Colette rarely left the house. Wheelchair-bound from multiple sclerosis, it was simply too much to navigate the world by herself except for absolute necessities.
“I could go for days without leaving the apartment complex,” she said. “Every little thing, even picking something up off the floor, took up more energy than I had.”
Then Cate came into her life. The yellow Labrador is specially trained to help her. She takes care of many of her need, including picking up the remote control, opening doors and calling the elevator.
“She loves to push buttons, like the ones at crosswalks or for the elevator,” Emanuel beamed, “she’s a bit of a show off about it.”
Since February, they have been inseparable.
“I don’t think I’ve stayed home a single day since I got her,” she said.
The life-changing Labrador service dog came free of charge from Canine Companions for Independence (CCI). These dogs cost an average of $50,000 to raise and train. Most disabled people cannot afford this. The nonprofit Canine Companions for Independence brings volunteer trainers together to raise the dogs, which are then given to those in need at no cost.
“All of our funding comes from individual donors, foundations and corporations,” said Angie Schacht, development associate for CCI. “This allows us to provide the dog free of charge to the recipient.”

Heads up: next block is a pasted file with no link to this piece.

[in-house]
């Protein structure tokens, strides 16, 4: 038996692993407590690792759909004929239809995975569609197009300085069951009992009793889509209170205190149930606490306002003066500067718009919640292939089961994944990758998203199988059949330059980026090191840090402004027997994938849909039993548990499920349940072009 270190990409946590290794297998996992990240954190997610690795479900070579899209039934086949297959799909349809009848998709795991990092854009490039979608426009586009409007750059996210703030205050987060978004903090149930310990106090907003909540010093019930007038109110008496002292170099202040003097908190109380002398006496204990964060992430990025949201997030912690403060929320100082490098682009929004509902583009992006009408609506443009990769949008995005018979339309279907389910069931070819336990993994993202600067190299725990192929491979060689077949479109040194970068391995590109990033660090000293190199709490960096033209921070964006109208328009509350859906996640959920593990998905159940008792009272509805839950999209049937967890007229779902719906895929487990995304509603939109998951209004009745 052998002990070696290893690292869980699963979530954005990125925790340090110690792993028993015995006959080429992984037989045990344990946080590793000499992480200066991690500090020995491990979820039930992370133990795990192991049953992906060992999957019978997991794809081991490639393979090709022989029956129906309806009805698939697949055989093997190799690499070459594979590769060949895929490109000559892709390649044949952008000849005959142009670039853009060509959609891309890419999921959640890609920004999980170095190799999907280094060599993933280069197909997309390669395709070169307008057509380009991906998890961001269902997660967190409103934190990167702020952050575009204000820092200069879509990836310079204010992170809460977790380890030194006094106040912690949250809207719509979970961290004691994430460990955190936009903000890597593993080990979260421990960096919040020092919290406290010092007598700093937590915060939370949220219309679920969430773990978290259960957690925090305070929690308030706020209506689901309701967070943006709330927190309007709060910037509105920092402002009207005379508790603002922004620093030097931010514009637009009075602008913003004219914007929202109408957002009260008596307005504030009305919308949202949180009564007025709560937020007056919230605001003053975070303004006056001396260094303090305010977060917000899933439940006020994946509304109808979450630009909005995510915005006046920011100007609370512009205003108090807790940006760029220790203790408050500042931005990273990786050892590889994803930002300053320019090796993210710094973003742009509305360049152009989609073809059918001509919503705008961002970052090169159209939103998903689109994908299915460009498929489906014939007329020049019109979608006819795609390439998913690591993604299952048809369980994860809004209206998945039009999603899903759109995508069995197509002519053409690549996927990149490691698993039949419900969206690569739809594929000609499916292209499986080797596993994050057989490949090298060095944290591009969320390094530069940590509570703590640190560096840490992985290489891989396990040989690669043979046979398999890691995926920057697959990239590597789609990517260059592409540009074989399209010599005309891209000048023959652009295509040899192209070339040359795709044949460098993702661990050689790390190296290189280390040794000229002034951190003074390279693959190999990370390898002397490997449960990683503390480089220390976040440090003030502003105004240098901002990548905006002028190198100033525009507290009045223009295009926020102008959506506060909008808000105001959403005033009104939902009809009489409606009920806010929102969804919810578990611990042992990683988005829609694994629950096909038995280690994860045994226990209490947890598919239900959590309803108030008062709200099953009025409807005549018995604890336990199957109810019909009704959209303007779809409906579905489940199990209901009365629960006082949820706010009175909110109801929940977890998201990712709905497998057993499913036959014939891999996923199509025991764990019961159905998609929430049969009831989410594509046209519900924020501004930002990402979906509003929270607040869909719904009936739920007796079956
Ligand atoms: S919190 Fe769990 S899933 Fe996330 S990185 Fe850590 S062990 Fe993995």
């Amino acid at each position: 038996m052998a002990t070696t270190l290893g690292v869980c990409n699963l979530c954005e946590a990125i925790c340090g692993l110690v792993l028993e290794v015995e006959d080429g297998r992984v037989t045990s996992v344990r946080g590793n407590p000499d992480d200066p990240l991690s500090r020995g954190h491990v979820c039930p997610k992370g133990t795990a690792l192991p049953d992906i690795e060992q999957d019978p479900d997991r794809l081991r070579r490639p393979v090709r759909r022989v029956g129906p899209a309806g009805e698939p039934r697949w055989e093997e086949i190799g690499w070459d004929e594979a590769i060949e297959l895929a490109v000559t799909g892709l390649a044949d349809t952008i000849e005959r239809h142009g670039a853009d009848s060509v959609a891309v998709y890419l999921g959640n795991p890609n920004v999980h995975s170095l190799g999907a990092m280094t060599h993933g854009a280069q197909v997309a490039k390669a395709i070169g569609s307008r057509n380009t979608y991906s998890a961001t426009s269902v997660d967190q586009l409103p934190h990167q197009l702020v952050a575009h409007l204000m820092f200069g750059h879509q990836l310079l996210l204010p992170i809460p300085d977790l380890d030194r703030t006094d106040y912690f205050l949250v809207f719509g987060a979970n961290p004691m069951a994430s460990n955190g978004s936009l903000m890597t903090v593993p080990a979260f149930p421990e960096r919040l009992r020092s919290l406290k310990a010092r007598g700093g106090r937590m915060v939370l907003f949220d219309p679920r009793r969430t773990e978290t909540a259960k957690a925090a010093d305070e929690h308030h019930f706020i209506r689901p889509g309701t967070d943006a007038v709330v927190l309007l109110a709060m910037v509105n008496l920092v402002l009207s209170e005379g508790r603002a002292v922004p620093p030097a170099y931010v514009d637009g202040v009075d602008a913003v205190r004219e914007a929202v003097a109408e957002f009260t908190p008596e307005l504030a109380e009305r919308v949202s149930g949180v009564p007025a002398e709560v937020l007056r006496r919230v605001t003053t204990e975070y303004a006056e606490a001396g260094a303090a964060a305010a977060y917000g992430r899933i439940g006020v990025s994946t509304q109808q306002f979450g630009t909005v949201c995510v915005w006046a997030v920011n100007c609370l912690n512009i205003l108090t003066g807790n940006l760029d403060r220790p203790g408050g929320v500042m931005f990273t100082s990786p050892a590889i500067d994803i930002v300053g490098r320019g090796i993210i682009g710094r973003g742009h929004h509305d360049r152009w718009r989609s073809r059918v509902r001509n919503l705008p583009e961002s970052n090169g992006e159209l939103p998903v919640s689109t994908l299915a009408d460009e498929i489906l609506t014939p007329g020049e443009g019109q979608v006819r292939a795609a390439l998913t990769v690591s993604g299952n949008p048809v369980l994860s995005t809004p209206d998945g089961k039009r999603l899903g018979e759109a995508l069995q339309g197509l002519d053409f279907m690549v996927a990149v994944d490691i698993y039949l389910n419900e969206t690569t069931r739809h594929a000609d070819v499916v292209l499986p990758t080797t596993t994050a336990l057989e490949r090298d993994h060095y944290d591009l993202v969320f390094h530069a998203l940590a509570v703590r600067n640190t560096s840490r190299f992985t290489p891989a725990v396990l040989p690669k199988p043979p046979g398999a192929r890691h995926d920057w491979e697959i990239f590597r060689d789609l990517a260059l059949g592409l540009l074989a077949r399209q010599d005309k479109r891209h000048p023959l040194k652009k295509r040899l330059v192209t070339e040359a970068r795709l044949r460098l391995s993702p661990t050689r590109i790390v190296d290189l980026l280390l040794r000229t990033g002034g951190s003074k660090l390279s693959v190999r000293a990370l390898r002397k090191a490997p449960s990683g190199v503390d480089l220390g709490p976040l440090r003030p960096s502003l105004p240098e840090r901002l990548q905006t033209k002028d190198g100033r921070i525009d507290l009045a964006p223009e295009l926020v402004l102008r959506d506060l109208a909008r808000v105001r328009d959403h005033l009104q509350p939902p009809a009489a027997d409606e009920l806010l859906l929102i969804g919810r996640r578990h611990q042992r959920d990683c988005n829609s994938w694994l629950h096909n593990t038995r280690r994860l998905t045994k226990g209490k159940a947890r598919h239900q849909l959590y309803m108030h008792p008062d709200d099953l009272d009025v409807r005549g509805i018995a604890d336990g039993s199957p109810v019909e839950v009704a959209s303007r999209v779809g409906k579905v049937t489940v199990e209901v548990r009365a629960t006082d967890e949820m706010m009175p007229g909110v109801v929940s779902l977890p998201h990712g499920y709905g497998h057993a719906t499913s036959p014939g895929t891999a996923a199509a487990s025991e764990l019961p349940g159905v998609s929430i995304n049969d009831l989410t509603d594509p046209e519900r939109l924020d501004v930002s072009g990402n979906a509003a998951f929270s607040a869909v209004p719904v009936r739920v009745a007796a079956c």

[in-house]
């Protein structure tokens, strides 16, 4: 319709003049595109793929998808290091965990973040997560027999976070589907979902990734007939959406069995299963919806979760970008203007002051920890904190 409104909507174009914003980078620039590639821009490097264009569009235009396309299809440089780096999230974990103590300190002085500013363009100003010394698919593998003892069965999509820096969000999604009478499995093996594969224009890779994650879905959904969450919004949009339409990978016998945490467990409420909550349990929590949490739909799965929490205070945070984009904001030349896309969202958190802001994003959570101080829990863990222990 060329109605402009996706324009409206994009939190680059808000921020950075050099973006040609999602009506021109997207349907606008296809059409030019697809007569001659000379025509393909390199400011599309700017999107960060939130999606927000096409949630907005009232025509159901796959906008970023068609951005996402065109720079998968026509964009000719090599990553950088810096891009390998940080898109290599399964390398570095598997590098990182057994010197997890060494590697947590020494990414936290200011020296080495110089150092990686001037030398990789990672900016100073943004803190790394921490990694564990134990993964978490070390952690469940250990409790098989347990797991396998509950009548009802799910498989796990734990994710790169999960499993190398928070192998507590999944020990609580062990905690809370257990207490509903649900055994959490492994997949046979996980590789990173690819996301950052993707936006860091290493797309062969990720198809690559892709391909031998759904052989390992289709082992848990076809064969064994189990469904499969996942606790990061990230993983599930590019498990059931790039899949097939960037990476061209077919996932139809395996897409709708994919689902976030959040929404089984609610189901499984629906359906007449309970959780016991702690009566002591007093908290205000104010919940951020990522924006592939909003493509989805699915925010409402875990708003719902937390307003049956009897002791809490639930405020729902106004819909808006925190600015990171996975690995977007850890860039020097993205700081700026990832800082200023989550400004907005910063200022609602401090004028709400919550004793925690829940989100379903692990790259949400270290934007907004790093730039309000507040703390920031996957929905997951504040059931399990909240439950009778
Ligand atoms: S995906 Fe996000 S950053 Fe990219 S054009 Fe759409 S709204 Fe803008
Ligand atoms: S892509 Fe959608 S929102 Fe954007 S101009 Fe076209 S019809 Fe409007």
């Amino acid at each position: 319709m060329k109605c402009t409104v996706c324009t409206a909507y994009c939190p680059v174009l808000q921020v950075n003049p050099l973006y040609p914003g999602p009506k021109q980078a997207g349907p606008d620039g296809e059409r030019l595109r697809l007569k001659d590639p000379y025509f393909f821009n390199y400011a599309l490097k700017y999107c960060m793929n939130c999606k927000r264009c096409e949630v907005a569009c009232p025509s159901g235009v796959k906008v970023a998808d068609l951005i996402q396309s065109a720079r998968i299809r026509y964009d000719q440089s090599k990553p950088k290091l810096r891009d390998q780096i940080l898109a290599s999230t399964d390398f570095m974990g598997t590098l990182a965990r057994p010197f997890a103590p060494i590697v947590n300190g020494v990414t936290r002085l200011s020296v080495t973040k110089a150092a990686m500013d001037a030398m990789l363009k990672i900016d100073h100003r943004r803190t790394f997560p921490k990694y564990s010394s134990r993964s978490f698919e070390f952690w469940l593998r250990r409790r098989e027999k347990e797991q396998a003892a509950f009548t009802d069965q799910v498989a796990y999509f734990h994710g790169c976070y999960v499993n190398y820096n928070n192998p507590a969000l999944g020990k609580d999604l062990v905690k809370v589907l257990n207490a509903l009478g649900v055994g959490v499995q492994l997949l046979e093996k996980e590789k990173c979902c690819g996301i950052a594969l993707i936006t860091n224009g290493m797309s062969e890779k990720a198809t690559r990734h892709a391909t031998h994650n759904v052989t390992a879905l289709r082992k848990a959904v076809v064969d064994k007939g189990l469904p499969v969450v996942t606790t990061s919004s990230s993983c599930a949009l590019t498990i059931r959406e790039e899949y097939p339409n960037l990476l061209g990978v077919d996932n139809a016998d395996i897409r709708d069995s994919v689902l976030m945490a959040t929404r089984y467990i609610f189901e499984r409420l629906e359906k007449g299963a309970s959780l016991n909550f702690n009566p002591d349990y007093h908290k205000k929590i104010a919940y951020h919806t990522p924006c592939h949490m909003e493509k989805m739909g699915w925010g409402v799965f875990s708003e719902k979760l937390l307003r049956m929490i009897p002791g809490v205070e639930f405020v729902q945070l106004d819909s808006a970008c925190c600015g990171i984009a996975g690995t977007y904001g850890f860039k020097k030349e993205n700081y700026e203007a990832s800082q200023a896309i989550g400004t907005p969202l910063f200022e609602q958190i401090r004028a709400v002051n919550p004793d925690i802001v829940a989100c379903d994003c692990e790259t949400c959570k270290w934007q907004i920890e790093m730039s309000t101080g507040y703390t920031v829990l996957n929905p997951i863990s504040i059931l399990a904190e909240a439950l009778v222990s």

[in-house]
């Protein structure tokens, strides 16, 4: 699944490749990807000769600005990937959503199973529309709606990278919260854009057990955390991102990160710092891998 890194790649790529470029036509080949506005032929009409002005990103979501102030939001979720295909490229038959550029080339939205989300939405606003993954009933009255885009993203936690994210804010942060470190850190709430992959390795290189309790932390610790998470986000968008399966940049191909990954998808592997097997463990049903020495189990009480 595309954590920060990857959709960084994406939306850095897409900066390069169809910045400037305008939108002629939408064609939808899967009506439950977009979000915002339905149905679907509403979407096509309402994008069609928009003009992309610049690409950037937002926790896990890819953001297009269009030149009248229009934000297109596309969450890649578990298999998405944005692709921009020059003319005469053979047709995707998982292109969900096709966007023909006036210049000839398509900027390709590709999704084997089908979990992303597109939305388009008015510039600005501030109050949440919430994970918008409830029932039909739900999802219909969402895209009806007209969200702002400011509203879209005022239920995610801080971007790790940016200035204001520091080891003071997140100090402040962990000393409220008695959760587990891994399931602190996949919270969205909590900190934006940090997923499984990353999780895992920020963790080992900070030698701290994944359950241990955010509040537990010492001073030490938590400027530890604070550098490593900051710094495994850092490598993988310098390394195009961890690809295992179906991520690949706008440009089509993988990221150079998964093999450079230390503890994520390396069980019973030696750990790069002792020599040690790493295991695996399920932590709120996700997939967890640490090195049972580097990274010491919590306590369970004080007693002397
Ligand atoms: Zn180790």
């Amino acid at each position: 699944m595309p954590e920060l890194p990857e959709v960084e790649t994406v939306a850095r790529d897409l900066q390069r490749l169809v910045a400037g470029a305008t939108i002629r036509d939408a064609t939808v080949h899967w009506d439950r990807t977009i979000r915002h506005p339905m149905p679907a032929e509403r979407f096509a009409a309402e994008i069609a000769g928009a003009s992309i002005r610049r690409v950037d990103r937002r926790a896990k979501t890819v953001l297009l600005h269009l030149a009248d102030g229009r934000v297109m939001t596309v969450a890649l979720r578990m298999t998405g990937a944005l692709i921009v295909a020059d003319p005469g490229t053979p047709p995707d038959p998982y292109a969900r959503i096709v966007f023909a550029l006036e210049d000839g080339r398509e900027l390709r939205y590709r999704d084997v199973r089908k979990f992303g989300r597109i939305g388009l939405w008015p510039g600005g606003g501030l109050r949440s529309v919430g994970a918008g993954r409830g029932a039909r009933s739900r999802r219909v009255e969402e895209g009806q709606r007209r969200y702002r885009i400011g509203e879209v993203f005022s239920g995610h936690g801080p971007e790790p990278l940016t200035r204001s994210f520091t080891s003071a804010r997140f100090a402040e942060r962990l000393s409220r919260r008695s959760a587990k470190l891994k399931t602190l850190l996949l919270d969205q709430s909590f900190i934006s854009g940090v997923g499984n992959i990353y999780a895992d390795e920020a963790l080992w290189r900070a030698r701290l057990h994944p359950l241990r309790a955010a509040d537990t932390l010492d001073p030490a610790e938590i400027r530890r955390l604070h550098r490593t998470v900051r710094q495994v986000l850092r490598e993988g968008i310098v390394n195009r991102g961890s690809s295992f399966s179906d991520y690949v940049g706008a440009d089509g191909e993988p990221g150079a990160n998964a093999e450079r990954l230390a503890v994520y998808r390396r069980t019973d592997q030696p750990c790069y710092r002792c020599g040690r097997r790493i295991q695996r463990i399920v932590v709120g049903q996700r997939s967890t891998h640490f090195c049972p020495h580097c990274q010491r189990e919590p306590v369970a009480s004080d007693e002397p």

Since 1975, the Santa-Rosa-based nonprofit has placed more than 4,500 service dogs with disabled people. More than 1,000 volunteers across the United States breed Labrador and golden retrievers for the program, and commit to spending the first 18 months of the puppy’s life providing the intensive training needed for service dogs.
“They begin training and socializing the puppies when they are just two months old, and continue working with them until the puppies are about 18 months old,” Schacht said. “At that point, they return the dogs to Canine Companions for six to nine months of professional training.”
Connecting the right dog with the right person is an inexact science. For two weeks, Emanuel traveled to Santa Rosa to work with different dogs. Then she found Labrador, Cate, her perfect match.
“It’s kind of like speed dating,” Emanuel laughed.
Since graduating program on Valentine’s Day, Cate has slipped effortlessly into Emanuel’s daily life.
“When people see that you’re in a wheelchair, that’s pretty much all they see, unless you have a dog,” Emanuel said. “All the kids want to meet my dog. I have her shake their hand.”
“The biggest thing about this dog is that she got me back out into the world,” Emanuel said. “Every little thing she does for me gives me extra energy for life.”